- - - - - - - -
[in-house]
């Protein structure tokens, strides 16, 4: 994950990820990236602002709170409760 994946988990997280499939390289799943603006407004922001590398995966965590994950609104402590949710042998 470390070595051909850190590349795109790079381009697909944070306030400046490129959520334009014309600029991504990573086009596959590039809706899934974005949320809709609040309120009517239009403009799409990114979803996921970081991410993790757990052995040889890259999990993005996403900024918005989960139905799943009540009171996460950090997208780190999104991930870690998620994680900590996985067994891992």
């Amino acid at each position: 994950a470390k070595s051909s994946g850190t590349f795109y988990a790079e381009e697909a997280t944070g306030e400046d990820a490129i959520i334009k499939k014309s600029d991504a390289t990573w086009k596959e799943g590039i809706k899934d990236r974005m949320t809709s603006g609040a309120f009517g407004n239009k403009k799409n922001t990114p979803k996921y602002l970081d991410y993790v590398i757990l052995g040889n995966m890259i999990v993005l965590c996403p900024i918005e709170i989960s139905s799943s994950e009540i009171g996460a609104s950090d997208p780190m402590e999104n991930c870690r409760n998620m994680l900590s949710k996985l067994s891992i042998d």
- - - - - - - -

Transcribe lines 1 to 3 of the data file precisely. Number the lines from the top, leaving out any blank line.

[in-house]
């Protein structure tokens, strides 16, 4: 994950990820990236602002709170409760 994946988990997280499939390289799943603006407004922001590398995966965590994950609104402590949710042998 470390070595051909850190590349795109790079381009697909944070306030400046490129959520334009014309600029991504990573086009596959590039809706899934974005949320809709609040309120009517239009403009799409990114979803996921970081991410993790757990052995040889890259999990993005996403900024918005989960139905799943009540009171996460950090997208780190999104991930870690998620994680900590996985067994891992």
């Amino acid at each position: 994950a470390k070595s051909s994946g850190t590349f795109y988990a790079e381009e697909a997280t944070g306030e400046d990820a490129i959520i334009k499939k014309s600029d991504a390289t990573w086009k596959e799943g590039i809706k899934d990236r974005m949320t809709s603006g609040a309120f009517g407004n239009k403009k799409n922001t990114p979803k996921y602002l970081d991410y993790v590398i757990l052995g040889n995966m890259i999990v993005l965590c996403p900024i918005e709170i989960s139905s799943s994950e009540i009171g996460a609104s950090d997208p780190m402590e999104n991930c870690r409760n998620m994680l900590s949710k996985l067994s891992i042998d």